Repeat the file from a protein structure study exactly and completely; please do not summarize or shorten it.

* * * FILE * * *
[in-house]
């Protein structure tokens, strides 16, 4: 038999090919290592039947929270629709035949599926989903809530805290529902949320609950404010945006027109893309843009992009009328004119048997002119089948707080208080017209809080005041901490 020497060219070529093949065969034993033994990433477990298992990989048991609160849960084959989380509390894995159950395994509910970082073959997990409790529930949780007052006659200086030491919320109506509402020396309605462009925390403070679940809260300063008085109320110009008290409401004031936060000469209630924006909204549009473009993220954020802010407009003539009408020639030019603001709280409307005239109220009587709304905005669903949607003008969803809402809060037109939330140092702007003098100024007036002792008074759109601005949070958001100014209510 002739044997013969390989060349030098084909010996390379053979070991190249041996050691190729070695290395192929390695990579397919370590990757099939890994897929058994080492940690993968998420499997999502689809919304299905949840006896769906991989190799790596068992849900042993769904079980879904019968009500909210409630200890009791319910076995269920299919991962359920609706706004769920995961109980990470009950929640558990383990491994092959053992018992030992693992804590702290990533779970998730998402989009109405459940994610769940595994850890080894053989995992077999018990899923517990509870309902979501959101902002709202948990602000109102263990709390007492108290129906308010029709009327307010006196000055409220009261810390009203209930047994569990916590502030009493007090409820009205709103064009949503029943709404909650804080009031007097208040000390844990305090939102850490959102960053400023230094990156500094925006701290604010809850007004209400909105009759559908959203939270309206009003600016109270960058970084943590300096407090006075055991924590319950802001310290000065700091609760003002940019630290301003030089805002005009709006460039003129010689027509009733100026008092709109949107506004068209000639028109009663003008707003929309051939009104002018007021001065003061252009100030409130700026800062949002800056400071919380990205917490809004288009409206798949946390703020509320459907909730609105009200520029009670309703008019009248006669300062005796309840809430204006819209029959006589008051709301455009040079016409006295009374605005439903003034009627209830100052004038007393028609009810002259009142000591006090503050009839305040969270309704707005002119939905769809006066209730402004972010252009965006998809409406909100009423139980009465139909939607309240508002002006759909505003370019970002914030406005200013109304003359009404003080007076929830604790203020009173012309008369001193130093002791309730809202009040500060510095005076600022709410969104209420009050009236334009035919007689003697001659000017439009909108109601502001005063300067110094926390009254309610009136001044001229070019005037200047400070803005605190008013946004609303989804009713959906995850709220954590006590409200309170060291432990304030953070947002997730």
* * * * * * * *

[in-house]
């Protein structure tokens, strides 16, 4: 038999090919290592039947929270629709035949599926989903809530805290529902949320609950404010945006027109893309843009992009009328004119048997002119089948707080208080017209809080005041901490 020497060219070529093949065969034993033994990433477990298992990989048991609160849960084959989380509390894995159950395994509910970082073959997990409790529930949780007052006659200086030491919320109506509402020396309605462009925390403070679940809260300063008085109320110009008290409401004031936060000469209630924006909204549009473009993220954020802010407009003539009408020639030019603001709280409307005239109220009587709304905005669903949607003008969803809402809060037109939330140092702007003098100024007036002792008074759109601005949070958001100014209510 002739044997013969390989060349030098084909010996390379053979070991190249041996050691190729070695290395192929390695990579397919370590990757099939890994897929058994080492940690993968998420499997999502689809919304299905949840006896769906991989190799790596068992849900042993769904079980879904019968009500909210409630200890009791319910076995269920299919991962359920609706706004769920995961109980990470009950929640558990383990491994092959053992018992030992693992804590702290990533779970998730998402989009109405459940994610769940595994850890080894053989995992077999018990899923517990509870309902979501959101902002709202948990602000109102263990709390007492108290129906308010029709009327307010006196000055409220009261810390009203209930047994569990916590502030009493007090409820009205709103064009949503029943709404909650804080009031007097208040000390844990305090939102850490959102960053400023230094990156500094925006701290604010809850007004209400909105009759559908959203939270309206009003600016109270960058970084943590300096407090006075055991924590319950802001310290000065700091609760003002940019630290301003030089805002005009709006460039003129010689027509009733100026008092709109949107506004068209000639028109009663003008707003929309051939009104002018007021001065003061252009100030409130700026800062949002800056400071919380990205917490809004288009409206798949946390703020509320459907909730609105009200520029009670309703008019009248006669300062005796309840809430204006819209029959006589008051709301455009040079016409006295009374605005439903003034009627209830100052004038007393028609009810002259009142000591006090503050009839305040969270309704707005002119939905769809006066209730402004972010252009965006998809409406909100009423139980009465139909939607309240508002002006759909505003370019970002914030406005200013109304003359009404003080007076929830604790203020009173012309008369001193130093002791309730809202009040500060510095005076600022709410969104209420009050009236334009035919007689003697001659000017439009909108109601502001005063300067110094926390009254309610009136001044001229070019005037200047400070803005605190008013946004609303989804009713959906995850709220954590006590409200309170060291432990304030953070947002997730």